Mandela was a Communist: Thank God

Unless you were paying very close attention, then, among the flood of saccharine commentary surrounding the death of Nelson Mandela, you probably missed the terse announcement by the South African Communist Party that Nelson Mandela had been a member of the Party, and indeed at the time of his arrest was a member of the National Executive Committee. The statement wasn’t very clear about how long he’d been a member or when, if ever, he left.

This is not a new story, in the sense firstly that the ANC and the SACP were always extremely close, and secondly that assertions that Mandela was a member have circulated for many years. The man himself always refused to confirm them.

It’s not actually very surprising, and in retrospect it was rather a good thing. Not surprising, because from the beginning the SACP was the only political party that actually supported the ANC and opposed apartheid. The liberal opposition, much beloved in the West as it was, largely wanted a kinder, gentler form of apartheid, rather like Rhodesia, where the servants could be paid more. Nor was the SACP especially radical: most of its members would have fitted comfortably into the British Labour Party in the 1960s and 1970s. It was not particularly cutting-edge either as a friend close to the SACP remarked to me in the 1990s, “they’ve not long discovered Gramsci”. But most of all, its members were brave, disciplined and motivated. Most of the early military instructors were Communists who had fought as volunteers in North Africa  and Italy. Not coincidentally, perhaps, many of them were Jewish. Some, like Ronnie Kasrils, and Joe Slovo, went on to hold senior positions in the military wing of the ANC, the MK.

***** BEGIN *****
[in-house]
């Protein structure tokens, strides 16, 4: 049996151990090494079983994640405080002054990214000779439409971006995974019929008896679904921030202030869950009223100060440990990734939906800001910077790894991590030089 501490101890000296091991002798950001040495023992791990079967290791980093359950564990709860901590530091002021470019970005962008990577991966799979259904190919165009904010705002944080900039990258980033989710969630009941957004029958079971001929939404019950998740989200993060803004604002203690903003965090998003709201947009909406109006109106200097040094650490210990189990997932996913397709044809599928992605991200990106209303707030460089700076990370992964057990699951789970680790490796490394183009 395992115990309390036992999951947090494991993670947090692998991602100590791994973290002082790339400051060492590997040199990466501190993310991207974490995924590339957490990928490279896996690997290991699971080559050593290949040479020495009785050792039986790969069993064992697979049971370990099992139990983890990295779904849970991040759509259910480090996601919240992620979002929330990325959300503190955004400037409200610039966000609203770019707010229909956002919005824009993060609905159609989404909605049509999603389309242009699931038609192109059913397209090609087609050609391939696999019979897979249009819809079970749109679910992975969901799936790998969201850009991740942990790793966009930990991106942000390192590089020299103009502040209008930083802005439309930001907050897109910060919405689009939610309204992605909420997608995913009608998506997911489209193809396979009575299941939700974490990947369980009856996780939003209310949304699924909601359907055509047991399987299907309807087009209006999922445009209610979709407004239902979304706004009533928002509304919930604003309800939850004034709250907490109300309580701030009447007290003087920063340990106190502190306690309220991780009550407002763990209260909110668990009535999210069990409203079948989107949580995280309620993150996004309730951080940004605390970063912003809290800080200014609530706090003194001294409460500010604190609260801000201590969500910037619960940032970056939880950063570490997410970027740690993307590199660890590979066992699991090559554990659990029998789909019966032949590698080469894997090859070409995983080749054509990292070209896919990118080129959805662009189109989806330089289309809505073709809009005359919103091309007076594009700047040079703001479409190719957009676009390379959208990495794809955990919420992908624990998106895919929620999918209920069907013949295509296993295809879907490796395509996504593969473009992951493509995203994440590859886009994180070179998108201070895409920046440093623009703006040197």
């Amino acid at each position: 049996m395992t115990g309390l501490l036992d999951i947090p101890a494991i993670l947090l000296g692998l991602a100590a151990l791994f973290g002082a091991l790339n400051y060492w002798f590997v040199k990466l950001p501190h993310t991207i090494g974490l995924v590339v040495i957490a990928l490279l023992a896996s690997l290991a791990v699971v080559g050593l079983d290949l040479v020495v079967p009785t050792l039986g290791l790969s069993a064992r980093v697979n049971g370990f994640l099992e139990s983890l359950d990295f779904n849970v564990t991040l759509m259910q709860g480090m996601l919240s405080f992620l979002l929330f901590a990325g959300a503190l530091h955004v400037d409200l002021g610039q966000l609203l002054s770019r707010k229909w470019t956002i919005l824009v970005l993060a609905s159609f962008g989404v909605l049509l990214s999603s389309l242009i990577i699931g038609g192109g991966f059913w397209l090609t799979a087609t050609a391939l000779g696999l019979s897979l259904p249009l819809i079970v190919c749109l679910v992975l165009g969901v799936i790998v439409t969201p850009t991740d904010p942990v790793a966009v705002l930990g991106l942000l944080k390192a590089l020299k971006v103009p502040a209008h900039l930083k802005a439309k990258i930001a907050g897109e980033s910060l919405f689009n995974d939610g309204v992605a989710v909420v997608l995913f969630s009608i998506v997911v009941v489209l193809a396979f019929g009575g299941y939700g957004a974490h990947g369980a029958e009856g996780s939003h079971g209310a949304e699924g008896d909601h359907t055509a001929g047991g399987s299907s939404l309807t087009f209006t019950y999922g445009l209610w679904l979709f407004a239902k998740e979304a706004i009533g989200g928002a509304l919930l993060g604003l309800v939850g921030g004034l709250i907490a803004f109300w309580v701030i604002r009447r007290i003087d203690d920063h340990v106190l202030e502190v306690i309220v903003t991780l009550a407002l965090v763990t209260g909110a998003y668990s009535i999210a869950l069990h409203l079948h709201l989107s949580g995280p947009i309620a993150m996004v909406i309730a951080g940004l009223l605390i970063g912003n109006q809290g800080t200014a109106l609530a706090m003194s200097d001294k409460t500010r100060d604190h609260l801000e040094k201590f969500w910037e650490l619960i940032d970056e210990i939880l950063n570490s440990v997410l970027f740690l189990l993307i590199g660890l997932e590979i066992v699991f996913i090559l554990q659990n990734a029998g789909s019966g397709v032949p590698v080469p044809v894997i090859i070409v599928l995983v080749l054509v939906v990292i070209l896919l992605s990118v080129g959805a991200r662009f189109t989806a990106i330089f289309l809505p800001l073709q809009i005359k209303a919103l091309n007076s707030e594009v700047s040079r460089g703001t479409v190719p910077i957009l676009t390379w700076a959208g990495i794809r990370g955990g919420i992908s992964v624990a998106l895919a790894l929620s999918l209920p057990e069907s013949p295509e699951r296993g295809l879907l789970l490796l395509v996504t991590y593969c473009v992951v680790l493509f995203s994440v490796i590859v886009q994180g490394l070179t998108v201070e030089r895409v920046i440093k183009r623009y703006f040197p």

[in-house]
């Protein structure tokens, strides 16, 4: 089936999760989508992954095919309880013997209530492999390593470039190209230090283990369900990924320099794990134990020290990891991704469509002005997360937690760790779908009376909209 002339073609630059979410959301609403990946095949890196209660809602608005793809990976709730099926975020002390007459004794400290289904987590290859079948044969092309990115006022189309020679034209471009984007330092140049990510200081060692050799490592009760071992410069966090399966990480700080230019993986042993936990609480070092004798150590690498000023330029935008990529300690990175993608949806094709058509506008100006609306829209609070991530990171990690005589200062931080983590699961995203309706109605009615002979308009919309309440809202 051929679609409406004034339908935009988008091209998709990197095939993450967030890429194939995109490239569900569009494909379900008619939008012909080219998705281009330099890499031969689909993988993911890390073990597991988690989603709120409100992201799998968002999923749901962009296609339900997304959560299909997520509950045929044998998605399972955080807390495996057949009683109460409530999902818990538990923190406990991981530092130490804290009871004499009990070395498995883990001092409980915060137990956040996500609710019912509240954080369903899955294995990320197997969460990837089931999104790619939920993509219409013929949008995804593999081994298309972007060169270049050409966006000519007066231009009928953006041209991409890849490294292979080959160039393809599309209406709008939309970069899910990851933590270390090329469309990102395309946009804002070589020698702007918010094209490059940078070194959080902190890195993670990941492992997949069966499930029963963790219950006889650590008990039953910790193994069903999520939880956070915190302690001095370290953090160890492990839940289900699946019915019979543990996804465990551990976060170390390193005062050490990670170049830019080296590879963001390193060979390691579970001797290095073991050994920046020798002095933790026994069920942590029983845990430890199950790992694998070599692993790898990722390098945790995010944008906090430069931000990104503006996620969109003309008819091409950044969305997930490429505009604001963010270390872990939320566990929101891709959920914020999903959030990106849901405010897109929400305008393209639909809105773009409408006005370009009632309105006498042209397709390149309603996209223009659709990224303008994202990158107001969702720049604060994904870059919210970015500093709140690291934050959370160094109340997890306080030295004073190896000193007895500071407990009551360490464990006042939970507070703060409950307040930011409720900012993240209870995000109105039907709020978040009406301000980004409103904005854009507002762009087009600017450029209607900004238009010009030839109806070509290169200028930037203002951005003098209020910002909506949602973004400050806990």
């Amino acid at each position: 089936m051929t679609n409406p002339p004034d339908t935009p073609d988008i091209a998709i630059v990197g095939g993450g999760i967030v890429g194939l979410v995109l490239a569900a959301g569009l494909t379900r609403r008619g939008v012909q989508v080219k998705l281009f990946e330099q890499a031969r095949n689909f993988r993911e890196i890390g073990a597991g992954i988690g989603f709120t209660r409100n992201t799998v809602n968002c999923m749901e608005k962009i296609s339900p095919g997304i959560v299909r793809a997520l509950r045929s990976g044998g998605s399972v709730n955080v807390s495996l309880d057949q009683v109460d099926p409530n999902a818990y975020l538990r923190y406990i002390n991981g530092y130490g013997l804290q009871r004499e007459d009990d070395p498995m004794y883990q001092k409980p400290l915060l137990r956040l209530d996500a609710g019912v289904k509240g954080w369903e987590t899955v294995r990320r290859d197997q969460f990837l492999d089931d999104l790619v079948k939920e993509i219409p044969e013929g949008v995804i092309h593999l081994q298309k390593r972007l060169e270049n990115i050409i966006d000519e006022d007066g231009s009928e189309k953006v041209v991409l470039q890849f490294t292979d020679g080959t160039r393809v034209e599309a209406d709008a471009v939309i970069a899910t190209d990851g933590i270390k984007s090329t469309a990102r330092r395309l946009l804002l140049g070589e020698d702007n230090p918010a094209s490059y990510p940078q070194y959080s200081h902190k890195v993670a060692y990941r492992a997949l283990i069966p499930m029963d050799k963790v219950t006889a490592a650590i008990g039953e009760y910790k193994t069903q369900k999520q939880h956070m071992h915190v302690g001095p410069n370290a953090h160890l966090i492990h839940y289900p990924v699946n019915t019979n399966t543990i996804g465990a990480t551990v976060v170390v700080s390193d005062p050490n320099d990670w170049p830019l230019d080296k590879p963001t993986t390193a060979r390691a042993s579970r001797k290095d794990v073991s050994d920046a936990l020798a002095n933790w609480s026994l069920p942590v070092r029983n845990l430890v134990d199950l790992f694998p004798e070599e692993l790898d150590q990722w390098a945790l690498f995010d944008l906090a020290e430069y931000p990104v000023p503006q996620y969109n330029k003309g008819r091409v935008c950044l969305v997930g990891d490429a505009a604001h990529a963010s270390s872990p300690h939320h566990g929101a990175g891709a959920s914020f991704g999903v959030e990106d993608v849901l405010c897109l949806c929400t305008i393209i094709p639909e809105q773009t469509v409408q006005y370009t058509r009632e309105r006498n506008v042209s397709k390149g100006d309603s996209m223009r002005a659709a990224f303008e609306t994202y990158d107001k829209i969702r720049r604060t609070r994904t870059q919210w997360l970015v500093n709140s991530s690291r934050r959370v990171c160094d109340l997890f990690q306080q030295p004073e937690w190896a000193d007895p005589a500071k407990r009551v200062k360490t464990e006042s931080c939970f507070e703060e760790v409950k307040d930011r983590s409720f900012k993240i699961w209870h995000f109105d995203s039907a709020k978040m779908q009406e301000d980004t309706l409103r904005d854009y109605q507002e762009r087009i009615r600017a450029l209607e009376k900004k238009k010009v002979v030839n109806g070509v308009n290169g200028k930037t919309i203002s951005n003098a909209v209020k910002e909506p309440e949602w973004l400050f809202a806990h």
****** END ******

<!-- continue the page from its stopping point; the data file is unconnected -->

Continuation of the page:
A good thing, because the SACP was actually the only multi-racial political party of its time, and the only one which had a vision of a multi-racial South Africa, in which class mattered more than color of skin. Without this, it’s likely that the ANC would have embraced the fashionable Black Power thinking of the day, typified by Steve Biko, which saw blacks as the only true South Africans, and would have encouraged whites to leave. At it’s most extreme, this was the thinking of the ANC’s bitter rivals the Pan Africanist Congress, with their famous slogan “one settler one bullet”.   That we never got to the stage is a great, if unrecorded, triumph for the SACP, and its an interesting question how many ethnic conflicts might have been avoided if Communist parties all over the world had not lost as much power and influence as they did.


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